If you are a foreign worker in India, one of your primary responsibilities is likely leadership development. It could be identifying leaders at the top level who can carry on countrywide operations, or it might be building up team and division level leaders capable of handling issues without much foreign involvement.
Indians are more than willing and able to take on these roles, and more often than not they succeed without any problems. However, it is also very common to see foreigners struggling to identify and develop quality leaders from within their organizations. Two-year assignments for foreigners balloon into four or five years because the ‘leadership pipeline’ seems to produce nothing more than a drip.
If you find yourself struggling with leadership development in India, it might be a case of misplaced cultural assumptions.
What Do You Want From a Leader?
You likely associate the word ‘leader’ with autonomy, independence, responsibility, vision, and accountability. When foreign companies try to develop leaders in India, their primary motivation is to identify accountable people who will take responsibility for the business without too much concern from the home office. They look for people who are self-motivated and willing to take calculated risks.
This kind of leader is very hard to hire in India (because most of them have already started their own ventures), and nearly impossible to ‘develop’.
One of the major reasons for the disconnect is summarized well by Sudhir Kakar in his book, “The Indians”
In India, the opposite of autonomy is seen to be ‘connectedness’, which is highly valued, while in the West, the opposite of autonomy is generally thought as dependence, which has very negative connotations. (43)
In other words, Western companies want their Indian leaders to be autonomous – to be able to lead on their own. To not be autonomous means you are dependent, which we translate as ‘useless’. In India, however, being ‘connected’ is the most important ingredient for success in business.
Parents and Leaders
It might be helpful to go back to the Parent Leadership paradigm. When a Parent Leader thinks about leadership development, he thinks about raising up the next generation of the family. The most important characteristics they are looking for are loyalty and a strong attachment. Competency can be taught, but loyalty cannot. Parent Leaders first focus on teaching values and expect to give guidance along the way.
The most important thing a good Parent Leader does is establish a safe connection that can be accessed at any time. Whenever the developing leader needs wisdom, it readily available. Specific tasks and skills are taught along the way, but not dumped on them all at once.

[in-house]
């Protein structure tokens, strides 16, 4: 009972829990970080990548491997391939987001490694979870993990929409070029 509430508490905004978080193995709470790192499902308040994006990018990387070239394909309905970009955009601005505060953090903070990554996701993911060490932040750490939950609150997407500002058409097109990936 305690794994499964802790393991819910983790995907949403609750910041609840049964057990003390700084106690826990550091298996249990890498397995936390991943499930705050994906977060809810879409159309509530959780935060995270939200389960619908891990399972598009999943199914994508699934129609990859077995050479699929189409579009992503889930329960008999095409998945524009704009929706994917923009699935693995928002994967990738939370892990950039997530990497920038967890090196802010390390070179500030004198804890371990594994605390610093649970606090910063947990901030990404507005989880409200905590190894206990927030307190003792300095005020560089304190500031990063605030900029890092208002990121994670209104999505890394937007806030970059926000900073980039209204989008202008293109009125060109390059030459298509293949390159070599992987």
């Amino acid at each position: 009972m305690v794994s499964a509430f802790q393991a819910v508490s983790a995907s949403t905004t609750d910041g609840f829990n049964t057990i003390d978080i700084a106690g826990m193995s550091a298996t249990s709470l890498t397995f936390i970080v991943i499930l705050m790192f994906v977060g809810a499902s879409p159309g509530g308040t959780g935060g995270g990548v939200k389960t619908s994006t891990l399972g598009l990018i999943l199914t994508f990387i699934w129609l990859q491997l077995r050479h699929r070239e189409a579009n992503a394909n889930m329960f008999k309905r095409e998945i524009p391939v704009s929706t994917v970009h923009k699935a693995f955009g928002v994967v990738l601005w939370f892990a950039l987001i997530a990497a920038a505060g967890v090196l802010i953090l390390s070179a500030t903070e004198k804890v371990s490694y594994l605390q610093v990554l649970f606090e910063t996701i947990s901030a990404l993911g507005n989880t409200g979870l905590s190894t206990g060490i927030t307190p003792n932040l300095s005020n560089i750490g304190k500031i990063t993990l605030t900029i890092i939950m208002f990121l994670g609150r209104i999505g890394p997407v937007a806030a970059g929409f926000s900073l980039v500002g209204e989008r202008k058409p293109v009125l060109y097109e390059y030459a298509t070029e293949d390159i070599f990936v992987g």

When the Parent Leader looks at the next generation, they want to offer the best education and experiences possible to create very smart people who can handle challenging situations. But the Parent Leader never looks to sever or devalue the connection.
Think through these questions as you wrestle with developing leaders in India:
If a developing leader repeatedly comes to me for advice, what might be her motivations?
You might quickly assume that someone who is always in your office is ‘dependent’, and therefore useless. However, there are multiple motivations you may not have considered. Maybe she wants to show deference to you. Maybe she wants to get your opinion before making a decision. Maybe she wants to test her own theory against yours before going forward. Maybe she wants to keep you informed of a decision so you don’t get angry if you find out later. Maybe she is trying to establish a stronger connection with you.
Just because someone comes to you often does not mean she is incapable of being a leader.
If a developing leader seems to not want to make a decision, what might be going on in his mind?
The unwillingness to make a decision is a very complex topic. Is he double-checking his own intuition? Does he assume he doesn’t have the full story? Are there ongoing political issues in the office that you are unaware of? Is he seeking your input or your stamp of approval? Is he protecting himself from a bad result in the future?
Address the larger issue that creates a lack of decision-making before you write someone off as incapable of being a leader.
How would this developing leader feel if all of her safety structures were removed?
If you force someone into a responsibility-carrying leadership role and don’t provide any ongoing support, there are two likely situations. One is that the person sees it as a challenge, attacks it, and flourishes. The other is that the person grows bitter, loses respect for your ability to lead, and starts to look for ways to protect what has become ‘his/hers’ from outside involvement. Only someone who already has a sense of loyalty and attachment will take the first course.
In the next article, we will look at some specific strategies you can use to develop leaders in India, but be sure that you have a well-rounded understanding about what kind of leader you are actually looking for.
Image Credit: AKS.995 on Wikimedia